As Sequestration Nears, Local Communities Sound Alarm

Jun 13, 2012
Defense Drumbeat

As the devastating impacts of sequestration grow nearer, two stories in the New York Times and Politico over the weekend described local communities growing anxious and urging lawmakers to act quickly to resolve sequestration. 

The New York Times followed a recent trip through South Carolina by Senator Lindsey Graham, where he heard from local residents on the impact of sequestration. 

“On Jan. 2, national security is set to receive a heavy blow if Congress fails to intervene. That is when a 10-year, $600 billion, across-the-board spending cut is to hit the Pentagon, equal to roughly 8 percent of its current budget…

“‘I’m personally offended that they’re playing a high-stakes game of chicken with our national defense,’ fumed Weston Newton, chairman of the Beaufort County Council, after hearing [Senator] Graham’s dire warnings. 

“Eugene R. Baten, chairman of the Sumter County Council, told the senator of the one-cent sales tax increase that helped finance a land purchase to protect Shaw from encroaching development. ‘We have sacrificed as a community,’ he said. ‘But we can’t do it alone. I’m not saying it’s the Democrats’ fault. I’m not saying it’s the Republicans’ fault. It’s both of y’all’s fault.’” 

Citing defense budget expert Todd Harrison, the story pushed back against some who have claimed sequestration is not as dire as most experts have claimed. 

“On its face, the automatic cuts do not sound that bad. If they are put into effect, military spending would decline to its 2007 level, said Todd Harrison, a senior fellow for defense budget studies at the Center for Strategic and Budgetary Assessments. But really it is worse than that. The law exempts war costs and allows the administration to wall off personnel levels and military pay, about a third of the Pentagon budget. That means everything else — operations and maintenance, research and development, procurement, fuel, military construction — would face immediate cuts as deep as 13 percent, Mr. Harrison said.”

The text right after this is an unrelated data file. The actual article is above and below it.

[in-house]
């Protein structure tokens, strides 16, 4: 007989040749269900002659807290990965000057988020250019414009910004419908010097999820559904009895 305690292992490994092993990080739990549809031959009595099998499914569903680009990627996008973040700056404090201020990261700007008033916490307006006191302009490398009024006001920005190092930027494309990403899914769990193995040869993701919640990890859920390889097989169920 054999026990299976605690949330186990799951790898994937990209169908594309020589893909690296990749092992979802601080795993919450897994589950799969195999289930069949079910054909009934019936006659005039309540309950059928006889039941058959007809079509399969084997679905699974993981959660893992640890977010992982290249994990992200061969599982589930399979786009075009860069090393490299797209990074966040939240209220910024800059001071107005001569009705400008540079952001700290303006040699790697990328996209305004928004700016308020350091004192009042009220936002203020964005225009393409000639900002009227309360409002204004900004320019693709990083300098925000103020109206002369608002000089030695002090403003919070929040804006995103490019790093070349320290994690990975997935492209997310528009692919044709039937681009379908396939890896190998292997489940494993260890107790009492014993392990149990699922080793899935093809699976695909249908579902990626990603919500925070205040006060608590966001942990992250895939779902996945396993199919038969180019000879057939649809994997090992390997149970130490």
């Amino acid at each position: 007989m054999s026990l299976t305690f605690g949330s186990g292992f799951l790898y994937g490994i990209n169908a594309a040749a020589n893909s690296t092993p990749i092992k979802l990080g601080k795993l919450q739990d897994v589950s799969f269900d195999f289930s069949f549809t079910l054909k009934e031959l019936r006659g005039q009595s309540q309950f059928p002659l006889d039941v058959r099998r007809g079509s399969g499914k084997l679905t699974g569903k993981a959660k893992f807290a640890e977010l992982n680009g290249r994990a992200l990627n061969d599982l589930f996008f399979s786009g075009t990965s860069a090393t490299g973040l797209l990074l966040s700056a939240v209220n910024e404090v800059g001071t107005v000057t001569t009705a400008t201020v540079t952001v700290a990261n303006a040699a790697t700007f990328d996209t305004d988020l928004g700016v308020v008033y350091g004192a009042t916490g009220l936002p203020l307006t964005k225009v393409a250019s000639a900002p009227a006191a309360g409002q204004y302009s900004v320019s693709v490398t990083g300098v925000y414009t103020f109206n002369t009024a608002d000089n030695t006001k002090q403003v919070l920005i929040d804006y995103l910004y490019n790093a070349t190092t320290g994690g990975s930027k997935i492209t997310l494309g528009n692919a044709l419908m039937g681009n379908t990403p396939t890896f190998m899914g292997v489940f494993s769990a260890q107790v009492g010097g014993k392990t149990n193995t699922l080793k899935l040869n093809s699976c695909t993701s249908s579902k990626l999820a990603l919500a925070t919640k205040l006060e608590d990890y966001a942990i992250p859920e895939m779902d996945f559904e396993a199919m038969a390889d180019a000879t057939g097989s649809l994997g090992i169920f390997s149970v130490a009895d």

Politico’s story featured similar accounts of local angst over defense cuts. 

“Rep. Bobby Scott (D-Va.) agrees with Republicans on at least this point: that these cuts would be cataclysmic.

“Scott, whose district includes the defense-rich Hampton Roads area, spoke of a recent standing-room-only meeting at which local officials and defense contractors lined up to detail the consequences to municipal coffers and local manufacturers that build aircraft carriers and submarines. 

“‘The defense sequester would be so devastating to the defense of our nation that it is hard to imagine thoughtful legislators actually allowing it to happen,’ said Scott… 

“The jobs impact is clear. An October 2011 study from George Mason University showed that the planned cuts, combined with defense reductions already set to go into place, would cause more than 1 million job losses across the nation in just one year. California…would lose the most jobs of any state, with 125,800 in projected job losses, according to the analysis. 

“Another vulnerable state is Virginia, a key swing state, where 122,800 jobs could disappear. Florida would be hit hard with nearly 40,000 in job losses, the study said. The majority of jobs lost would come not directly from defense but from businesses that are reliant on the robust military presence in these local communities — think mom and pop restaurants, beauty shops and convenience stores.”

112th Congress